The Inauguration of 1809

On 5 March 1809, the day after James Madison’s inauguration, Margaret Bayard Smith described the scene at the inaugural ball the night before:

“It was scarcely possible to elbow your way from one side to another, and poor Mrs. Madison was almost pressed to death, for every one crowded round her, those behind pressing on those before, and peeping over their shoulders to have a peep of her, and those who were so fortunate as to get near enough to speak to her were happy indeed….she was led to the part of the room where we happened to be, so that I accidentally was placed next to her. She looked a queen. She had on a pale buff colored velvet, made plain, with a very long train, but not the least trimming, and beautiful pearl necklace, earrings and bracelets….It would be absolutely impossible for any one to behave with more perfect propriety than she did. Unassuming dignity, sweetness, grace. It seems to me that such manners would disarm envy itself, and conciliate even enemies.”

When she became First Lady in March of 1809, Dolley Madison created a model for the position that remained largely unchallenged until Eleanor Roosevelt assumed the role in 1933. Dolley was the first First Lady to recognize and harness the power of the position. She did so in a brand-new, small, and dusty city that she embraced. She invented ceremonies and rituals that would come to define the new republican nation, while recognizing that the president of the United States was not only the nation’s political and diplomatic leader, but also the head of state. Her imprint was made in her conciliatory but distinctly American social manner, her parties, her dress, and her furnishing of the White House.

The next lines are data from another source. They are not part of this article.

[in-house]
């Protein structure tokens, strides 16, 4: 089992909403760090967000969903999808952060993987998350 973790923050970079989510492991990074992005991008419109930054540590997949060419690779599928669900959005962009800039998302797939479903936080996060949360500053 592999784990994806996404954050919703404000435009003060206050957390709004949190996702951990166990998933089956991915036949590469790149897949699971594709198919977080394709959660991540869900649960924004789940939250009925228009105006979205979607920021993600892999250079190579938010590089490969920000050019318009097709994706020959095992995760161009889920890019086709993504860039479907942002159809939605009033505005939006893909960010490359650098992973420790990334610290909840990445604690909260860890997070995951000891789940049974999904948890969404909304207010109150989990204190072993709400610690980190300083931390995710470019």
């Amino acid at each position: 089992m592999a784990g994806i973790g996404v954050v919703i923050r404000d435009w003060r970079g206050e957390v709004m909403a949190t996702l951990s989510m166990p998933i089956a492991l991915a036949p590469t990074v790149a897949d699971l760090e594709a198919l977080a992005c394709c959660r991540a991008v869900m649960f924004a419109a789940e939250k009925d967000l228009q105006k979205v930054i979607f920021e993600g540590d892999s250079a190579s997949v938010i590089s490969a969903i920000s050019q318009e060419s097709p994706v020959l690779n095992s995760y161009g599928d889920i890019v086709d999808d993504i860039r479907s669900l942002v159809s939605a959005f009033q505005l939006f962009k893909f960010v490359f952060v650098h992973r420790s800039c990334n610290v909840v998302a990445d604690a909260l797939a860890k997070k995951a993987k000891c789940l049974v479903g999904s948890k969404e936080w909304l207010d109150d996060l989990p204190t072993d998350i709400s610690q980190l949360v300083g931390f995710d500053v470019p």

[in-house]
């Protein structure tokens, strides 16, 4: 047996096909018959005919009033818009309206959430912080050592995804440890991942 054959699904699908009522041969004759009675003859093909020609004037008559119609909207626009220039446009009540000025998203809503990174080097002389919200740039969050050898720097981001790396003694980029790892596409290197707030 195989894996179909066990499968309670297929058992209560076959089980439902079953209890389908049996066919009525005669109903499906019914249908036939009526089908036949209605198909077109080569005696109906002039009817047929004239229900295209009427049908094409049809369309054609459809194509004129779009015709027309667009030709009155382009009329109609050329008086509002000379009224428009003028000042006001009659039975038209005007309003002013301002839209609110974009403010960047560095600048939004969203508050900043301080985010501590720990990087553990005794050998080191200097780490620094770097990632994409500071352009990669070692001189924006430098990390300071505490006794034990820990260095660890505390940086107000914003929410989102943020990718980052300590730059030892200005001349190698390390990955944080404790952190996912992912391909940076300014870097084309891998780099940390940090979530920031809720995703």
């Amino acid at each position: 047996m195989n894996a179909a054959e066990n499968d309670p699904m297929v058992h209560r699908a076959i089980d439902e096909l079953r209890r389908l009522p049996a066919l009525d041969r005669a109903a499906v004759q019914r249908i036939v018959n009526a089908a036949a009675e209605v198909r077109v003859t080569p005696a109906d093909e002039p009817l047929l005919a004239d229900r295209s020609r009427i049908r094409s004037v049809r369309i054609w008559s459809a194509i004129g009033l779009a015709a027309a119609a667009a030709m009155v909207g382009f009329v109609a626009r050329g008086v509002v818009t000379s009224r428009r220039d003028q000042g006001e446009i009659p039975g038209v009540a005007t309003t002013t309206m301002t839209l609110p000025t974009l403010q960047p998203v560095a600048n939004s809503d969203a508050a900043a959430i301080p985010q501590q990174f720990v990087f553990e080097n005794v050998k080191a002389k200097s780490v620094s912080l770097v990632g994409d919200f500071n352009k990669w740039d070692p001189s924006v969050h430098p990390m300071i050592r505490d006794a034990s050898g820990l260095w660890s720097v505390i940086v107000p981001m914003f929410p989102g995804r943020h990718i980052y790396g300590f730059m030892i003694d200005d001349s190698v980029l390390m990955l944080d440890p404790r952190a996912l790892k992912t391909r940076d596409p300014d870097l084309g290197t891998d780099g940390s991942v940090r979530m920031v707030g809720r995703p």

Dolley intentionally chose simple taste and practical values. When the wife of the British Ambassador accused Dolley of serving food that was too rustic, she turned that into a compliment about the agrarian republican values of her nation. As one local literary figure commented at the time: “She spared no pains to please all who might visit her, and all were pleased from the most exalted to the most humble.”

Dolley also understood that clothes could express ideals and ideas, in a language that was appropriate for a First Lady. For her 1809 inaugural ball she chose simplicity over extravagance, velvet over silk, pearls over diamonds. The British Minister and his wife, Anthony and Elizabeth Merry, considered Dolley’s pearls plain and republican; Dolley found their diamonds excessive and monarchical. After the War of 1812, it was said that Dolley Madison was the most popular person in all of the United States. Michelle Obama may well be the most popular woman in the United States today. We wish the very best to our incoming First Lady.

Dolley’s 1809 “buff velvet” inauguration gown was similar in style to her red velvet dress shown here, owned by the Greensboro Historical Museum: